Why is Women’s History Month important to you?

I am honored to participate in Women’s History Month since my decision to pursue a career in medicine has been cultivated by the influences of several men and women in the medical field. My grandmother was a full-time hospital ward nurse and I can only imagine now how she supported others and contributed to the work of colleagues who may have received recognition for their accomplishments. In our CV-based academic culture, it’s important to reflect on the contributions of those around us as we meticulously document our own accomplishments. Additionally, medical teams are strengthened by diversity and one pathway of building this diversity is to encourage women to pursue careers in science and medicine with early exposure to the sciences and positive influence by teachers, parents and women in science role models.

What do you like most about your job?

I see a broad range of patients from birth to 23 years of age with varying levels of complex disease. To improve the health and quality of life for people is the reward all physicians strive for and train to provide. As a scientific investigator, I have worked to identify a preventive strategy for necrotizing enterocolitis, a devastating intestinal inflammatory condition that affects premature infants. Strides in understanding these preventive strategies is rewarding on a much more global scale, with the goal of improving the medical care and lives of premature infants in the future. Additionally, educating gastroenterology trainees and working within the MGHfC Quality and Safety team allows me to contribute to improvements in healthcare in unrelated and unique ways. These varied responsibilities demand very different skill sets, which keeps my day-to-day work life unpredictable and exciting. Ultimately, all of these activities hold a common aim of improving some aspect of patient care, and it is this complexity that I enjoy most about my work.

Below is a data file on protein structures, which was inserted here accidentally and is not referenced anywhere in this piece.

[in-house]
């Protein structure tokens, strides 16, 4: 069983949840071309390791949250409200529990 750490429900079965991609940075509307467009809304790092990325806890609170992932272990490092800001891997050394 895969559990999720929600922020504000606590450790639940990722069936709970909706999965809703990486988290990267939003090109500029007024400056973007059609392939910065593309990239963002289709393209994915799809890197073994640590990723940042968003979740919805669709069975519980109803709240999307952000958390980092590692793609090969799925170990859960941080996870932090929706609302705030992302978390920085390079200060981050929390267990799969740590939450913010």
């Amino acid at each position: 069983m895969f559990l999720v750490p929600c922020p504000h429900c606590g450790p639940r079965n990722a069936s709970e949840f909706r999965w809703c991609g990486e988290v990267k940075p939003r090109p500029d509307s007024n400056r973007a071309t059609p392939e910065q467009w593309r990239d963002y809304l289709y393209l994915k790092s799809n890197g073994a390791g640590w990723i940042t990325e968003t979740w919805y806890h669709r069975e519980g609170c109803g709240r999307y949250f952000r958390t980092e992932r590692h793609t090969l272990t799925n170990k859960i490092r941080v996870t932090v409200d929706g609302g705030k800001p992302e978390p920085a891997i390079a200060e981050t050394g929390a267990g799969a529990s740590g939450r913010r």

What is one piece of advice you would give a woman entering the field of medicine and/or healthcare?

My advice to women entering healthcare is to identify and align with dedicated mentors early in your career. It is reasonable to consider partnering with more than one mentor to assist you with the various facets of your professional self. Identify your goals and work toward them relentlessly while always remaining humble, asking for help when needed and respecting those who support you along the way.

What advice do you have for women to maintain a healthy lifestyle?

To maintain a healthy lifestyle as a woman in medicine, recognize your strengths as well as your limitations and remember that doing a few things incredibly well will bring you further than doing a little of everything. Finally, be mindful of what is worthy of your time and persevere.